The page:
Wired reviews President Obama’s first 100 days in office and grades him low for privacy protection.
Justice Department lawyers in Washington are arguing that the Fourth Amendment provision against unreasonable searches and seizures does not apply to so-called cell-site data. Such data, which is maintained by mobile phone carriers for up to 180 days, chronicles the physical locations of where mobile phone calls were placed. In a case pending before a federal appeals court, which began under Bush, the Obama administration says no warrant is required to obtain that data, which can be used in a criminal prosecution.
And just days after Obama’s inauguration, the new administration began echoing its predecessor when it came to surveillance.
The newest administration urged a federal judge to reject a lawsuit challenging whether a sitting president can bypass Congress and secretly authorize warrantless wiretapping, as Bush did following the 2001 terror attacks. And it should come as no surprise that Obama is also seeking to dismiss a lawsuit against the nation’s telecommunications companies accused of being complicit in Bush’s once-secret spy program.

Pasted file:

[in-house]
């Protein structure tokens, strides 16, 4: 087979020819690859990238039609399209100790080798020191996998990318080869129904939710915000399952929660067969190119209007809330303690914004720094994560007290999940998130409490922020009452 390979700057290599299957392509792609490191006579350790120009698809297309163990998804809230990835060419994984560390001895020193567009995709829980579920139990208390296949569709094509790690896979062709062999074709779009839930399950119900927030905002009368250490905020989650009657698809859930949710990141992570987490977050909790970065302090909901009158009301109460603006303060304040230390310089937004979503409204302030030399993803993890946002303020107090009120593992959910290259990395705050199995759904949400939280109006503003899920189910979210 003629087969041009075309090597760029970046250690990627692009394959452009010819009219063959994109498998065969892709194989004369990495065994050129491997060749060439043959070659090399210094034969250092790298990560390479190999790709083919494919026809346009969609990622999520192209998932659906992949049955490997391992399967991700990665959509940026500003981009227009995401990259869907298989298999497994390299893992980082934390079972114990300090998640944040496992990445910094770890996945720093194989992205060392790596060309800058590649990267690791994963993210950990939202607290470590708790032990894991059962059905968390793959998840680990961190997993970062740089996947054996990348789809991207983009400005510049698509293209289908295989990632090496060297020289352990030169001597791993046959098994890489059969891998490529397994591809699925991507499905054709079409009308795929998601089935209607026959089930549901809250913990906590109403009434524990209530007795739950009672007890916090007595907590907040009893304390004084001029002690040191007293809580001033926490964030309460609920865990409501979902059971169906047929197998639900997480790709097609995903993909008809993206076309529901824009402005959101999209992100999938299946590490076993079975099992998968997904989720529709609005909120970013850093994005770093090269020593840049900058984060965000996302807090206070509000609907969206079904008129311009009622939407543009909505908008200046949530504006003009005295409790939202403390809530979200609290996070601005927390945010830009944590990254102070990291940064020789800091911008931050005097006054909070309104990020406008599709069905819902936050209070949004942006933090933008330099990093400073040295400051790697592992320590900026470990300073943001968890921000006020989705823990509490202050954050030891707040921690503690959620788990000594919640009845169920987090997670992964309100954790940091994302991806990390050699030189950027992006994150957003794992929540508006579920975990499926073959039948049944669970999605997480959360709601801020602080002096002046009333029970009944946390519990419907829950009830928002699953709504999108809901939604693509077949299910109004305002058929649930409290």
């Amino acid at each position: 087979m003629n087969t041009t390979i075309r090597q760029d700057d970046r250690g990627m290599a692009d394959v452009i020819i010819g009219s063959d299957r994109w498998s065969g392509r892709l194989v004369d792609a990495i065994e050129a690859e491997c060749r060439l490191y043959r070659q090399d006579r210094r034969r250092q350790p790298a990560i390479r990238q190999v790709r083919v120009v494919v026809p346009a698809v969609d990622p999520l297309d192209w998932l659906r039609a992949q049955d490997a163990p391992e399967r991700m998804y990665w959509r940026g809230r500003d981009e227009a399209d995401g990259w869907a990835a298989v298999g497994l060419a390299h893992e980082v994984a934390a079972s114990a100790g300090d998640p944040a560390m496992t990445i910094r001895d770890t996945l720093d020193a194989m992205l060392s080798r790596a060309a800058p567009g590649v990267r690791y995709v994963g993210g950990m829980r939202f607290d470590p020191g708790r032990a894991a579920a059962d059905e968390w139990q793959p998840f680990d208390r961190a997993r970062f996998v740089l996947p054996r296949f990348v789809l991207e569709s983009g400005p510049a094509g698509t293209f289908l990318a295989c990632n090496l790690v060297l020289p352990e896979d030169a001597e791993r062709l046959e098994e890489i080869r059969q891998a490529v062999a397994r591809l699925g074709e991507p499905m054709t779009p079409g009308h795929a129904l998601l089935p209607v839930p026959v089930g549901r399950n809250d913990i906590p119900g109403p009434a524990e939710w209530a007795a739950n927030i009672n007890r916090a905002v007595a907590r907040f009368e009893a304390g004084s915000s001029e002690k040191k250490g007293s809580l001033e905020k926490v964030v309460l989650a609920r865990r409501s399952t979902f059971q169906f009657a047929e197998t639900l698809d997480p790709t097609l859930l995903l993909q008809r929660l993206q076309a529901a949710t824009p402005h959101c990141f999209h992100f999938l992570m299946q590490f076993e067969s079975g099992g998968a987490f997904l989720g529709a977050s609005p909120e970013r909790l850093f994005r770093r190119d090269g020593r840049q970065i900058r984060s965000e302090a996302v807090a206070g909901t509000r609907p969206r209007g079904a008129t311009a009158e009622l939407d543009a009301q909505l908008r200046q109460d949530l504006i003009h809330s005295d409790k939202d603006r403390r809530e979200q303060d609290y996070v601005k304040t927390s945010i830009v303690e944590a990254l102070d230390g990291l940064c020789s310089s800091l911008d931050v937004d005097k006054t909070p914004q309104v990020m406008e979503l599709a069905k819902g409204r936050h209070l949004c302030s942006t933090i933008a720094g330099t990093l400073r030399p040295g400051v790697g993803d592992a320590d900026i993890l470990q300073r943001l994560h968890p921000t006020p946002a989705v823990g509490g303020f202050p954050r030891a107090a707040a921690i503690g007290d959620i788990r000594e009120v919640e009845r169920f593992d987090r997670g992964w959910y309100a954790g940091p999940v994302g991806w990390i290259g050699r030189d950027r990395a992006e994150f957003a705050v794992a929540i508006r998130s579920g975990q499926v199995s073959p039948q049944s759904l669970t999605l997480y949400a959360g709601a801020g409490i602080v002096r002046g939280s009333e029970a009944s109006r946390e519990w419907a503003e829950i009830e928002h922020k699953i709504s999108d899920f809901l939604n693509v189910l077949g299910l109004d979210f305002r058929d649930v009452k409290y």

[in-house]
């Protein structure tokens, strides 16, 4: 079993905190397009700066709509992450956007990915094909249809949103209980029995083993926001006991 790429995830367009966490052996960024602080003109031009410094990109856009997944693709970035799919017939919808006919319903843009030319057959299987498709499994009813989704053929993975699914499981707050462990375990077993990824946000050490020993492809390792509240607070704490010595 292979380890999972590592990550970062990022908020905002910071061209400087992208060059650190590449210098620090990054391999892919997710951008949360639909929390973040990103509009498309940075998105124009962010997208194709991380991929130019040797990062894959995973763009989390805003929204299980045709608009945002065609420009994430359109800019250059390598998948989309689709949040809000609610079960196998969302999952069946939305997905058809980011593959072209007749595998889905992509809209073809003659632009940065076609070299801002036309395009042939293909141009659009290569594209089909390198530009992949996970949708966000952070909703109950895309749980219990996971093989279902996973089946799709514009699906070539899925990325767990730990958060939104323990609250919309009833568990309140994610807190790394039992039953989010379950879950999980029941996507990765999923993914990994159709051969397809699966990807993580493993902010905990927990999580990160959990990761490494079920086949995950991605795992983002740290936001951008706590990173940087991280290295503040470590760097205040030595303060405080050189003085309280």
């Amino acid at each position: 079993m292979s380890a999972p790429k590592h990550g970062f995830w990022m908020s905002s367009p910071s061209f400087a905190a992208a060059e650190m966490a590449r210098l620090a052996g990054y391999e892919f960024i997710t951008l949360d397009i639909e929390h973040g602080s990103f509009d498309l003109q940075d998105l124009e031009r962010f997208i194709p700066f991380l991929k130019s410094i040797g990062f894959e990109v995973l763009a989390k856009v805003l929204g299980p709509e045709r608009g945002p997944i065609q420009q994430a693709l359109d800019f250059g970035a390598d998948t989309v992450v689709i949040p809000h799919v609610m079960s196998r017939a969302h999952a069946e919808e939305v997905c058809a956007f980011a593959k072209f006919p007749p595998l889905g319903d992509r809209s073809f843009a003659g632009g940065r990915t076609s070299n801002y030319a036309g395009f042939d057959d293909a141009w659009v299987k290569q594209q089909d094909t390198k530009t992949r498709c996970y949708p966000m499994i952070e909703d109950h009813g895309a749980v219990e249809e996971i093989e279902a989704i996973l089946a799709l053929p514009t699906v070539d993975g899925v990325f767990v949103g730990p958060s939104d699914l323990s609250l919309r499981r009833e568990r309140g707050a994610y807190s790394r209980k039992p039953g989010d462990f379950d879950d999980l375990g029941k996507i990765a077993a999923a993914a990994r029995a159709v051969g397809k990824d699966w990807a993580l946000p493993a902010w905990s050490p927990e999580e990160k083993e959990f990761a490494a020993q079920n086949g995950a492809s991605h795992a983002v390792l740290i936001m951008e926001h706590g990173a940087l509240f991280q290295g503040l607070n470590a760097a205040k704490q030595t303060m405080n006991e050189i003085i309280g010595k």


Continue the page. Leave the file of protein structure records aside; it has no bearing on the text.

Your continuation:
Obama voted for the legislation immunizing the telcos in July, when he was a senator from Illinois. The legislation, by the way, generally granted congressional approval to Bush’s spy program, allowing the warrantless electronic eavesdropping on Americans in the United States if they are communicating overseas with somebody the government believes is involved in terrorism.
Read the full story for Wired’s take on Obama’s policies on copyright, cyber security, science, net neutrality, and transparency.